Homebuyer Education

What are Closing Costs?

Jess Zhao | 19 Jun 2018

When you're preparing to purchase a home, there are a lot of costs to be aware of. At Landed, we talk to our customers all the time about down payments, and how it's very powerful to have a down payment of at least 20%.

But, to buy a home, you'll need other cash on hand as well to cover closing costs. Closing costs are one-time costs associated with closing the transaction. These are paid before you get the keys and close on your new home.

How much are closing costs?

These vary based on where you buy, when you buy, the type of loan you get, what type of home it is, and much more. You typically won't know exactly what these costs are until a few days before you officially close, which makes it very challenging to plan. That said, most Landed homebuyers have found that these fees are about 1% - 2% of the total cost of the home.

What are the different types of closing costs I might pay?

There are many different closing costs – some are extremely predictable while others may be uncertain until shortly before the transaction closes; some are very large while others may be $40-50. Here are a few types of closing costs you might expect to pay:

Transfer Taxes. Transfer taxes are the fees that are paid when a property is transferred from one entity to another. The amount of transfer tax you pay depends on which county and city you live in. Here's an example of the full California schedule.

Pro-rated Fees. There are a number of fees, such as property tax and HOA fees, that will be pro-rated based on when you move into the home. For example, if the previous owner had pre-paid 2 months of property taxes, you would pay for those two months of taxes at closing.

Homeowner’s Insurance. Lenders require homeowners to purchase a homeowners insurance policy to provide financial protection in the case there's damage to the property. You may be required to pay the first year of home insurance premium at closing.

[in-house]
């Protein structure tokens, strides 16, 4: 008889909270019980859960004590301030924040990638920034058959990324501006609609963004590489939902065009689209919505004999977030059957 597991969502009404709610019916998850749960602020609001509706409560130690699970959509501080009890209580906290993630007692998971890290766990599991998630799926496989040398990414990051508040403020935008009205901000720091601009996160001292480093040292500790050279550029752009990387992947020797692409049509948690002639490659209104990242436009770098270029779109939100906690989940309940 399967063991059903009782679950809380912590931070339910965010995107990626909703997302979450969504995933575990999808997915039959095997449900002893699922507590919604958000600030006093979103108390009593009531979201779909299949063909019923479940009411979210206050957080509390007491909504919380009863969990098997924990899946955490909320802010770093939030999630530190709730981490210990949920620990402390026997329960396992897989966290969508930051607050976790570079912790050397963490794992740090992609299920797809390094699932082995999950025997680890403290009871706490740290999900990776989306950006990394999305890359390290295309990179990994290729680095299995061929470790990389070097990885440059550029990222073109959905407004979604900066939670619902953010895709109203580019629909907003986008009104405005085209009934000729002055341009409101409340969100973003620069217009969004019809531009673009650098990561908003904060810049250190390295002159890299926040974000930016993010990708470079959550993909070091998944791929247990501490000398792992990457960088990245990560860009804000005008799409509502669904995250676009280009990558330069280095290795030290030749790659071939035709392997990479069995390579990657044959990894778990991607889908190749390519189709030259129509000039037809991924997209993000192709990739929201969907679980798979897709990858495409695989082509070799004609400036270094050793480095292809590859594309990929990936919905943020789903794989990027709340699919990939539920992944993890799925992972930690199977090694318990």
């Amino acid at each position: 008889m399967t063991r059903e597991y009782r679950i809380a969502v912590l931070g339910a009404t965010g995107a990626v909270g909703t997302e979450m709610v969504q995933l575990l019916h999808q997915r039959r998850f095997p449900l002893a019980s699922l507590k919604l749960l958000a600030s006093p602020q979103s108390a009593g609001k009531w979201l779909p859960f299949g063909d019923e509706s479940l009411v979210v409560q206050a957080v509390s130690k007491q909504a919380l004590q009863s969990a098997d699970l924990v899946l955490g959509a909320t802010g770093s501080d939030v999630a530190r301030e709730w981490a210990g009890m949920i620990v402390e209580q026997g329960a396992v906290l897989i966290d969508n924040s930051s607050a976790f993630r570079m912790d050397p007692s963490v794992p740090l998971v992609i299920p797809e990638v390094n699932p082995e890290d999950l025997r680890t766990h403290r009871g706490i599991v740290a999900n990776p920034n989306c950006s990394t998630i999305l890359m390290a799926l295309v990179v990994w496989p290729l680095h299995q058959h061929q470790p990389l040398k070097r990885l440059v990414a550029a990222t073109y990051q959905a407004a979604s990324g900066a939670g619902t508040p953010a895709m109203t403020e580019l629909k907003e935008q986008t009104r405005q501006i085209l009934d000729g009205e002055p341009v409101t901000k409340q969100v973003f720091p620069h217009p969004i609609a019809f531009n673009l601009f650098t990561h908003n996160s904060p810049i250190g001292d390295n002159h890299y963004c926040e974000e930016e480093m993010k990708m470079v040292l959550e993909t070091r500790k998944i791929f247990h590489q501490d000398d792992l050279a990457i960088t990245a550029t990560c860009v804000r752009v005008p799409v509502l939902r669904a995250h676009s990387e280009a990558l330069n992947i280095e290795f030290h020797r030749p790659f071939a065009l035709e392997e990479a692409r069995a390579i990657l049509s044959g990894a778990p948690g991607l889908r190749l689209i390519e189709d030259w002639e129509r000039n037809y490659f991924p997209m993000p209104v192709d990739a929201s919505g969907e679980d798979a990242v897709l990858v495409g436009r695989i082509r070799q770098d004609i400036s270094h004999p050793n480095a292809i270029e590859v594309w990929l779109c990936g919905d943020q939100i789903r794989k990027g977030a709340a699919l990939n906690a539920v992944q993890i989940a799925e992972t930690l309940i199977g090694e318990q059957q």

Title/Escrow Fees. The title/escrow company often charges several fees, including the cost of searching your property’s history to determine if anybody has a claim to your property, basic document prep fees, and fees for overseeing and managing the closing process.

Loan fees. This may include the cost of getting your home appraised, and other lender costs. In addition, you may be required to pay your first month of mortgage payment at closing.

Mortgage Points. “Points” are pre-paid interest – one “point” is one percent of the total loan amount. Some homebuyers may choose to pay points in order to secure a lower interest rate.

Inspection Fees. If an inspection report has not been completed recently, it's important that you get a general home inspection report so that you have a clear understanding of the state of the home, and what repairs (if any) will be required.

Title Insurance. Lenders require homeowners to purchase title insurance, which protects the lender, and homeowners from the possibility that the seller does not have free and clear ownership of the property and thus is not able to fully transfer the property to you.

A full estimate of closing costs will be provided after your offer has been accepted on a home. Other costs may apply.

Note that every homebuying situation is different. You should seek advice from licensed professionals before making a decision to purchase a home. Nothing in this blog post is meant to be construed as advice.

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About the Author

Jess Zhao

Jess is Head of Customer Experience at Landed, where she spends her days working with homebuying teachers. You can reach her at jess@landed.com

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